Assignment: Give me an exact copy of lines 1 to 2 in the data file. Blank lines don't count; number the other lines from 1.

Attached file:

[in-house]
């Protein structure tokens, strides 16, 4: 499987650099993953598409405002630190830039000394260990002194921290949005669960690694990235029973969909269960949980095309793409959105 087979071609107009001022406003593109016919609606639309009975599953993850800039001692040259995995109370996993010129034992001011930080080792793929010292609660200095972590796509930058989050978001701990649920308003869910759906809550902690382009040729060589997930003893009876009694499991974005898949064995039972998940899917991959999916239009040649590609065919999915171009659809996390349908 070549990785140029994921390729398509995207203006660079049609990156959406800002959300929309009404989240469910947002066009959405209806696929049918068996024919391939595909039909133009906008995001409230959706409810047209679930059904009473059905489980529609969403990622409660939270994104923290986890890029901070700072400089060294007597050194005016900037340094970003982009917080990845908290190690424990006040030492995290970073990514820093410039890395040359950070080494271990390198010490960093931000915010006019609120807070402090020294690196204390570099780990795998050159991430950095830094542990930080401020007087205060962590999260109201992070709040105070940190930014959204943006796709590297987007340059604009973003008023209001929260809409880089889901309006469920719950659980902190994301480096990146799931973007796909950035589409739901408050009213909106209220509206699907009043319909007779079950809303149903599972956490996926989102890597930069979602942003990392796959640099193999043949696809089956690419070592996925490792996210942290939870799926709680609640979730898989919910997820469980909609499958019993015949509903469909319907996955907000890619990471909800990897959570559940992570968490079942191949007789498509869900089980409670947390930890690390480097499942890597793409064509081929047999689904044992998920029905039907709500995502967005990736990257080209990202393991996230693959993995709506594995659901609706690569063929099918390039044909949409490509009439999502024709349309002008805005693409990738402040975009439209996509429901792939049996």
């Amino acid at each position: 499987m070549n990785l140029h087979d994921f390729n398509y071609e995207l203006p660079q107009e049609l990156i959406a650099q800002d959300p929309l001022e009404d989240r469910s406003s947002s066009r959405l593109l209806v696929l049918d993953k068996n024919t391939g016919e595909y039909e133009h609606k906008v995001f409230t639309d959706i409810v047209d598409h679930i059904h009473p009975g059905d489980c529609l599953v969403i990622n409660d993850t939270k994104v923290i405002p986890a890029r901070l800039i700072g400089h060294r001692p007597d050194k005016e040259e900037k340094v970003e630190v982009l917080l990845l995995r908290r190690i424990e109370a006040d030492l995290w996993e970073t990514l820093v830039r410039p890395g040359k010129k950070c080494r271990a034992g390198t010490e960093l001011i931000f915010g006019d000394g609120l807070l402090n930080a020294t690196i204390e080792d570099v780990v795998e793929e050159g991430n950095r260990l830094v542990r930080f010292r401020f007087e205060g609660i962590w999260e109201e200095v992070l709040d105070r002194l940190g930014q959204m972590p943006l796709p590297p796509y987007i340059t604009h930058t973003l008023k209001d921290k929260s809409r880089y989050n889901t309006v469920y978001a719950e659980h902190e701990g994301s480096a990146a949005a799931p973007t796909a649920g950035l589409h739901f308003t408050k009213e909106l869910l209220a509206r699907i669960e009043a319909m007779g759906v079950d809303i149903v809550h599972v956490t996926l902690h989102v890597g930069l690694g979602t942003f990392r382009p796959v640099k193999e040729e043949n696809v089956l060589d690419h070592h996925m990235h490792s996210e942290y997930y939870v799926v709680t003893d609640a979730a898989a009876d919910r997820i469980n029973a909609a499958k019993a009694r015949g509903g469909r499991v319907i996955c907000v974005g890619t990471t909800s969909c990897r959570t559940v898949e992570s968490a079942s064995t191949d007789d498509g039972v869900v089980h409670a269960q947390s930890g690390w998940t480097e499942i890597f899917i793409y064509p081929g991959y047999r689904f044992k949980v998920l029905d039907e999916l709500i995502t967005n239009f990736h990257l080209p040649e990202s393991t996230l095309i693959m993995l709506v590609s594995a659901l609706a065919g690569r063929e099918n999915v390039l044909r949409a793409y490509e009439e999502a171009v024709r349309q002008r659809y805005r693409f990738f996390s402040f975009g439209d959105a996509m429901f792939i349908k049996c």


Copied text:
[in-house]
């Protein structure tokens, strides 16, 4: 499987650099993953598409405002630190830039000394260990002194921290949005669960690694990235029973969909269960949980095309793409959105 087979071609107009001022406003593109016919609606639309009975599953993850800039001692040259995995109370996993010129034992001011930080080792793929010292609660200095972590796509930058989050978001701990649920308003869910759906809550902690382009040729060589997930003893009876009694499991974005898949064995039972998940899917991959999916239009040649590609065919999915171009659809996390349908 070549990785140029994921390729398509995207203006660079049609990156959406800002959300929309009404989240469910947002066009959405209806696929049918068996024919391939595909039909133009906008995001409230959706409810047209679930059904009473059905489980529609969403990622409660939270994104923290986890890029901070700072400089060294007597050194005016900037340094970003982009917080990845908290190690424990006040030492995290970073990514820093410039890395040359950070080494271990390198010490960093931000915010006019609120807070402090020294690196204390570099780990795998050159991430950095830094542990930080401020007087205060962590999260109201992070709040105070940190930014959204943006796709590297987007340059604009973003008023209001929260809409880089889901309006469920719950659980902190994301480096990146799931973007796909950035589409739901408050009213909106209220509206699907009043319909007779079950809303149903599972956490996926989102890597930069979602942003990392796959640099193999043949696809089956690419070592996925490792996210942290939870799926709680609640979730898989919910997820469980909609499958019993015949509903469909319907996955907000890619990471909800990897959570559940992570968490079942191949007789498509869900089980409670947390930890690390480097499942890597793409064509081929047999689904044992998920029905039907709500995502967005990736990257080209990202393991996230693959993995709506594995659901609706690569063929099918390039044909949409490509009439999502024709349309002008805005693409990738402040975009439209996509429901792939049996």